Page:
NEW YORK CITY – May 30, 2007 – More than a million New Yorkers will still be smoking on World No Tobacco Day tomorrow, making secondhand smoke exposure a persistent public health concern in New York City. But new data suggest that many New Yorkers—smokers and non-smokers alike—increasingly prefer smoke-free environments.
In a newly released survey of New York City smokers, the Health Department found that half are annoyed by other people's smoke. A third of the smokers surveyed said they had gone so far as to ask someone not to smoke around them in the past year.
"New Yorkers are keenly aware that secondhand smoke is toxic," said Health Commissioner Dr. Thomas R. Frieden. "Even smokers are taking action to reduce tobacco smoke pollution—either because they find it irritating or because they understand it hurts their families."
More than two thirds (67%) of New Yorkers now live in smoke-free homes, and the proportion is growing steadily. More than 350,000 people, including thousands of smokers, have stamped out smoking in their homes since 2002.
Despite the trend toward smoke-free living, more than 200,000 New York City children are still being exposed to secondhand smoke at home. Smoking is the leading preventable cause of asthma attacks, which send hundreds of children to the hospital every year.
"Secondhand smoke is especially dangerous to pregnant women, as well as babies and children," said Dr. Frieden. "Every day, it sends more than 100 kids to doctors or emergency departments with asthma, ear infections or lung infections. Making your home smoke-free helps safeguard your family against all of these conditions, and it helps prevent cancer and heart disease too."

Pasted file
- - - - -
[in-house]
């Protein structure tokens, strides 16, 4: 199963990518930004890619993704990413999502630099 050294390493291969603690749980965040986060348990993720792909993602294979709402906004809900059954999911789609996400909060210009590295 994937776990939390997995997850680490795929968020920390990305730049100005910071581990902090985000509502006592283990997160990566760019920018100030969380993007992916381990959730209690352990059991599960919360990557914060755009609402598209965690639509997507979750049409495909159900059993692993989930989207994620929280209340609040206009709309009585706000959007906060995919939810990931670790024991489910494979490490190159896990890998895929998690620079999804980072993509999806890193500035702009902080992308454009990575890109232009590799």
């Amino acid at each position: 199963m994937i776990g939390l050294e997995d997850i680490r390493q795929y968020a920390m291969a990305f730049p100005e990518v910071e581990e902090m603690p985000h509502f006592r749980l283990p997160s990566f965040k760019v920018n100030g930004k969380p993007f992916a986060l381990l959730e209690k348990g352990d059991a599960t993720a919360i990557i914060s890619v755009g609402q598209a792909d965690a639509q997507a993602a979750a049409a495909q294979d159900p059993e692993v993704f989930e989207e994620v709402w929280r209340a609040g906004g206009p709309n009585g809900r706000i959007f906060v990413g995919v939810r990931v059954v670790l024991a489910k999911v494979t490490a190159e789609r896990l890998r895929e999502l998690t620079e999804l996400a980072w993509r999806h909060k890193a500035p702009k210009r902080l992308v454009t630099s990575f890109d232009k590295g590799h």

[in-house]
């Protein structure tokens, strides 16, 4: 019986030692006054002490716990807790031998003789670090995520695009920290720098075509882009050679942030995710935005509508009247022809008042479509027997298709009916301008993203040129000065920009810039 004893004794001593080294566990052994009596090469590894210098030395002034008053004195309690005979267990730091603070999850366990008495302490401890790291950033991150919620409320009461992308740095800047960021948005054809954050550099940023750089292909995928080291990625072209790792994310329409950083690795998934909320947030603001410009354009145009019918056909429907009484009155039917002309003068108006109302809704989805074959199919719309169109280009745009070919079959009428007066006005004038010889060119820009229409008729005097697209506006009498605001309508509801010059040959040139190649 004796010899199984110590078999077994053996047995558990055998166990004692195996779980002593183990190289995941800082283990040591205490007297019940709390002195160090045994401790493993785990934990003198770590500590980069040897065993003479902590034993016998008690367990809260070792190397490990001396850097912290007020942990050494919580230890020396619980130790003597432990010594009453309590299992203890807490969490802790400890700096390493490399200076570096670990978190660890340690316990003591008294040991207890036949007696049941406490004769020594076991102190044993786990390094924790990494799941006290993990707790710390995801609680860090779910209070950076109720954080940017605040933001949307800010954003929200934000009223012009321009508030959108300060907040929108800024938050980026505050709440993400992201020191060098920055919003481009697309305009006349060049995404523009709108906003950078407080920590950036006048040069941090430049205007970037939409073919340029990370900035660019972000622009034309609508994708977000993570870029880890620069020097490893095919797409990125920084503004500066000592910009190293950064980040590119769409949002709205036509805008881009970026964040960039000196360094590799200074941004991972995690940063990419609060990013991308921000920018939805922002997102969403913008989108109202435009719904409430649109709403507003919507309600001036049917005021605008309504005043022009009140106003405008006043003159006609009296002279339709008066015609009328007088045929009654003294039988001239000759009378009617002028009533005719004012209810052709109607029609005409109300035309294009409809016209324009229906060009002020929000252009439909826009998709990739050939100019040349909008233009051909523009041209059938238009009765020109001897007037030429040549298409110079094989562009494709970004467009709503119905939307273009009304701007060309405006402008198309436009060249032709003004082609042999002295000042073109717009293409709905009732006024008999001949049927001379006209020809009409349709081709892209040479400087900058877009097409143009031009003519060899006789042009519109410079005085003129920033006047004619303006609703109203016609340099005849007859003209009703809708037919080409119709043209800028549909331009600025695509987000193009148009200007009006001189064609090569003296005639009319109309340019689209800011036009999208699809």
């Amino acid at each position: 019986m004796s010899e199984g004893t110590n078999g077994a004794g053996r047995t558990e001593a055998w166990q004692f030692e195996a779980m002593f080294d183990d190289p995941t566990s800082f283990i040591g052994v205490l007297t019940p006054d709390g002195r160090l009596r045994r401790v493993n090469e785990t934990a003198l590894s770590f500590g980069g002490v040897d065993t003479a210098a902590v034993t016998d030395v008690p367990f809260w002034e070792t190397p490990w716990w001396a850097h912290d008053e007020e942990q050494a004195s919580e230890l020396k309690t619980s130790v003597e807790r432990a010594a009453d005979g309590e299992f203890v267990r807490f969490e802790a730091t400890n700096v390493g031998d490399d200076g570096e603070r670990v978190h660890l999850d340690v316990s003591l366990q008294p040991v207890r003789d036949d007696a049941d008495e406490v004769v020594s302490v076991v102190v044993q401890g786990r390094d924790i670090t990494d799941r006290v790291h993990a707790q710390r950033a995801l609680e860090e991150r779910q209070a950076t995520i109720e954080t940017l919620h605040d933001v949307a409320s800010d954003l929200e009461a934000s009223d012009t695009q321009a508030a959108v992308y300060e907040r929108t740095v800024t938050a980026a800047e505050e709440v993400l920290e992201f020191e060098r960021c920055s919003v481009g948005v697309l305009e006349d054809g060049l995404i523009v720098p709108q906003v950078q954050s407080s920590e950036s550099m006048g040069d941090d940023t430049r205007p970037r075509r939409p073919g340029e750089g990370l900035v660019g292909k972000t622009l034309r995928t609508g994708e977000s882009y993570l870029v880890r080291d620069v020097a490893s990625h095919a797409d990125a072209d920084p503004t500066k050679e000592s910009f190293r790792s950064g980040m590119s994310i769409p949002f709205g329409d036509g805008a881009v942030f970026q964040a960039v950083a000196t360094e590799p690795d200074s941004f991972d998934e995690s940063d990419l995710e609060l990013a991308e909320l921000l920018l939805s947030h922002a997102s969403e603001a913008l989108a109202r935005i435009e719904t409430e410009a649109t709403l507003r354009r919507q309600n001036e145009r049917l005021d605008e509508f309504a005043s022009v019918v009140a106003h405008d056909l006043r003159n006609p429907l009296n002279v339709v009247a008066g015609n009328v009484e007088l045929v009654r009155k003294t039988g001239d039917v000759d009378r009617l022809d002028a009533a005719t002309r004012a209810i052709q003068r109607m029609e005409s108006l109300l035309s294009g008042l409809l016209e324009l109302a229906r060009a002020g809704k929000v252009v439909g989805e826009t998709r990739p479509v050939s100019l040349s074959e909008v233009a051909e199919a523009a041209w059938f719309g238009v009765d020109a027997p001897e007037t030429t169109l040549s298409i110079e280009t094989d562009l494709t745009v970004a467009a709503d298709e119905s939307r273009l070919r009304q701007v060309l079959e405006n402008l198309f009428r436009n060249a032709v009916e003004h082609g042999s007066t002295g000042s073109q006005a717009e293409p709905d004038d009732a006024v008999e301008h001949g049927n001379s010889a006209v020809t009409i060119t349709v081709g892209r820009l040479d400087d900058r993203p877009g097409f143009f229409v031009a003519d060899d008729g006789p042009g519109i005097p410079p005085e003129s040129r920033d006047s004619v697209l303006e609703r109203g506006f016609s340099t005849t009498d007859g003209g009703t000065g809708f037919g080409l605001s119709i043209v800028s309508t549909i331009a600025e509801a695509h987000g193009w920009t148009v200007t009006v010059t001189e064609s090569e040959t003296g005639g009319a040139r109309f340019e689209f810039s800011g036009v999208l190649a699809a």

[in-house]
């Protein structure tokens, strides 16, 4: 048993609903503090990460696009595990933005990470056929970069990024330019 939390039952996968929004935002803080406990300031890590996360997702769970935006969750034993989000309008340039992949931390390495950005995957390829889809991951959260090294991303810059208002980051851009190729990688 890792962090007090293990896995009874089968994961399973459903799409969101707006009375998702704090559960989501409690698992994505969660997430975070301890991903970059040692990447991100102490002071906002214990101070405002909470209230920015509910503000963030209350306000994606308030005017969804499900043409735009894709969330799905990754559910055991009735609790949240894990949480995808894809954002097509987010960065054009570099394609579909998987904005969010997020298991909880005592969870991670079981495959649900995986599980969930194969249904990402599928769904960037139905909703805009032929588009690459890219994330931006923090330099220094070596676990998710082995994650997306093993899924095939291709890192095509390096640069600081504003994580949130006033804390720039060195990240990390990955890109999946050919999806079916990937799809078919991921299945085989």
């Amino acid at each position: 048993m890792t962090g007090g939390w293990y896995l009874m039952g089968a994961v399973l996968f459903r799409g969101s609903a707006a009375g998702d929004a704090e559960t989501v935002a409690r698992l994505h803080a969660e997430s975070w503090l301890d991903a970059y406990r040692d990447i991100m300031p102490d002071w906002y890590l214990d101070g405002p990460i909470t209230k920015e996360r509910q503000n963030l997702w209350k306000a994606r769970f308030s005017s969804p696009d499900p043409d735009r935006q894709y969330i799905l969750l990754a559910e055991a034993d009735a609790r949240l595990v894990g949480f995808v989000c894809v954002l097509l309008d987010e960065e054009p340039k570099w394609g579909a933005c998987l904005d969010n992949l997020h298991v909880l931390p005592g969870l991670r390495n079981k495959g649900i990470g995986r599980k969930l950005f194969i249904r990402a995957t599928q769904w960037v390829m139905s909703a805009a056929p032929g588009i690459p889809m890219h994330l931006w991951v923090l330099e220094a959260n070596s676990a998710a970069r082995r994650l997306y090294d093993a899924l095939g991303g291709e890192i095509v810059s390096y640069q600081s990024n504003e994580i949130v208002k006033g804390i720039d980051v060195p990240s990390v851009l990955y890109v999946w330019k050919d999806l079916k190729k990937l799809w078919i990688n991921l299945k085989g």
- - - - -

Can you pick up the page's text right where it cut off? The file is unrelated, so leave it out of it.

Secondhand Smoke is Toxic
- Non-smokers who live with secondhand smoke are more likely to develop serious illness such as cancer and heart disease.
- Secondhand smoke is especially harmful to children. When parents smoke:
- Babies are more likely to die from Sudden Infant Death Syndrome (SIDS).
- Children have more illnesses, including ear infections and asthma.
- Children are twice as likely to become smokers themselves.
- Women who live with secondhand smoke are more likely to have low-birth-weight babies, pre-term delivery, and miscarriage.
For more information on making your home smoke-free, visit http://www.nyc.gov/html/doh/downloads/pdf/public/dohmhnews4-09.pdf